When a cello suffered a calamitous hand sanitiser accident, it looked irreparable at first sight. John Simmers explains how he restored it to the way it was pre-Covid
Last October I received a text message from a friend that contained a rather disturbing photo of a cello with badly damaged varnish. My initial response to the damage I saw was ‘Whoa – I don’t want anything to do with sorting that out!’ As it turned out, I knew the cello and its owner quite well and for a number of reasons I couldn’t help becoming involved. It transpired that during a rehearsal, while the cello was sitting on the floor, a fellow musician had unknowingly bumped a bottle of hand sanitiser on a nearby table. Somehow the sanitiser splattered on to the front of the cello, making a large area of the lower bout resemble something from a crime scene. When the cellist returned minutes later, he noticed all the white marks on the cello and realised what had happened.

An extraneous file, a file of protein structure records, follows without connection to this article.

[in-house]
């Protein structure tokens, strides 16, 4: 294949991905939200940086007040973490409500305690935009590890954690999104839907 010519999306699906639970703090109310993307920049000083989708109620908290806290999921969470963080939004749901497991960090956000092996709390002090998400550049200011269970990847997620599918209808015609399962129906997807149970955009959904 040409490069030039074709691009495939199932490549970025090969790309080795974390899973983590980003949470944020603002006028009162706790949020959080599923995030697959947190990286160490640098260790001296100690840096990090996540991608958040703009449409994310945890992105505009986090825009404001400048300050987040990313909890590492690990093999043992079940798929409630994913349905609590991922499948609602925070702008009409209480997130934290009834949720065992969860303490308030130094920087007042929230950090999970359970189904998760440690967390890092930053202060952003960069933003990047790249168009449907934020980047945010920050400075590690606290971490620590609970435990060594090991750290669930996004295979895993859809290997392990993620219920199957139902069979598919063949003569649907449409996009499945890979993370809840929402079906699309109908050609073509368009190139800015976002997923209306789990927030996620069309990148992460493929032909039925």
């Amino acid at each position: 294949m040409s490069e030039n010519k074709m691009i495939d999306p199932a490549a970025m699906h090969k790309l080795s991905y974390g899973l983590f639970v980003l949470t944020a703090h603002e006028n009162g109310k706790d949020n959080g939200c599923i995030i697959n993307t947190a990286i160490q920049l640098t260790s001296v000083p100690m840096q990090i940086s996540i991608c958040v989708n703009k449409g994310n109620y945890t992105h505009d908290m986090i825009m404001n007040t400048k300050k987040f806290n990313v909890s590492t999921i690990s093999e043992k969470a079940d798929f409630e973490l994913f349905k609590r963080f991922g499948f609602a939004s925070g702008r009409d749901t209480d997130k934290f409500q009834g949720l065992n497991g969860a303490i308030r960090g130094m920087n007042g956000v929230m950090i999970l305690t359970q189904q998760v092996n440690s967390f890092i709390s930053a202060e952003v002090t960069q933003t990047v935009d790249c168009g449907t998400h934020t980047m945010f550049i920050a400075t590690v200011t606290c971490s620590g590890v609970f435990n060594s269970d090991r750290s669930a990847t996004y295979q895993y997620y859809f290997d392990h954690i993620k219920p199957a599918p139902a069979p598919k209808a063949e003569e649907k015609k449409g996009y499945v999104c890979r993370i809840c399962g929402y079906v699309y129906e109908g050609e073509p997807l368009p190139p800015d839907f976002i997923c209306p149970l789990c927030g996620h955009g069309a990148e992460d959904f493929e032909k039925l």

When I saw this early 20th-century cello for the first time, I could see its beautiful, thick and finely crackled orange varnish had been heavily French-polished over the years. The polish had moved with the underlying varnish over time and presented very well. Although I am not a fan of French-polishing instruments, on this cello it had helped preserve the original varnish underneath. The strong alcohol concentration in the sanitiser very quickly dissolved the layer of polish, leaving a hard transition from the thick polish to original varnish and an exaggerated crackled texture in the original film. The good news was that the precious original varnish was mostly undamaged, so the problem was mainly cosmetic.